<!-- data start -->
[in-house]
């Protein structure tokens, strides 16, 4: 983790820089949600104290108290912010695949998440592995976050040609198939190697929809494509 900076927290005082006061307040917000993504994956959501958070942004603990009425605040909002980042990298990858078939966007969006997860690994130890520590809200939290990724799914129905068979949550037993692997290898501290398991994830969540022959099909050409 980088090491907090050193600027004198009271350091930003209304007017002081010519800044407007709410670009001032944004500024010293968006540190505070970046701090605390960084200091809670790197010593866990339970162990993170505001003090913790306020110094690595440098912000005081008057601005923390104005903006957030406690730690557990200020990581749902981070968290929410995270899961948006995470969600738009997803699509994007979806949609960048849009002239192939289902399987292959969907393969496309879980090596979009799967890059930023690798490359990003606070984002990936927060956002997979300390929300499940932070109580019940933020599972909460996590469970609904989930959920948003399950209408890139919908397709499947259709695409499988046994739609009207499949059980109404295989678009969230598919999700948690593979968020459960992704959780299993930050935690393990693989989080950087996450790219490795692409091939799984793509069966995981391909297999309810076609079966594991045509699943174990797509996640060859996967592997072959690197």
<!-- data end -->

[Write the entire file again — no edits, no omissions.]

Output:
[in-house]
């Protein structure tokens, strides 16, 4: 983790820089949600104290108290912010695949998440592995976050040609198939190697929809494509 900076927290005082006061307040917000993504994956959501958070942004603990009425605040909002980042990298990858078939966007969006997860690994130890520590809200939290990724799914129905068979949550037993692997290898501290398991994830969540022959099909050409 980088090491907090050193600027004198009271350091930003209304007017002081010519800044407007709410670009001032944004500024010293968006540190505070970046701090605390960084200091809670790197010593866990339970162990993170505001003090913790306020110094690595440098912000005081008057601005923390104005903006957030406690730690557990200020990581749902981070968290929410995270899961948006995470969600738009997803699509994007979806949609960048849009002239192939289902399987292959969907393969496309879980090596979009799967890059930023690798490359990003606070984002990936927060956002997979300390929300499940932070109580019940933020599972909460996590469970609904989930959920948003399950209408890139919908397709499947259709695409499988046994739609009207499949059980109404295989678009969230598919999700948690593979968020459960992704959780299993930050935690393990693989989080950087996450790219490795692409091939799984793509069966995981391909297999309810076609079966594991045509699943174990797509996640060859996967592997072959690197």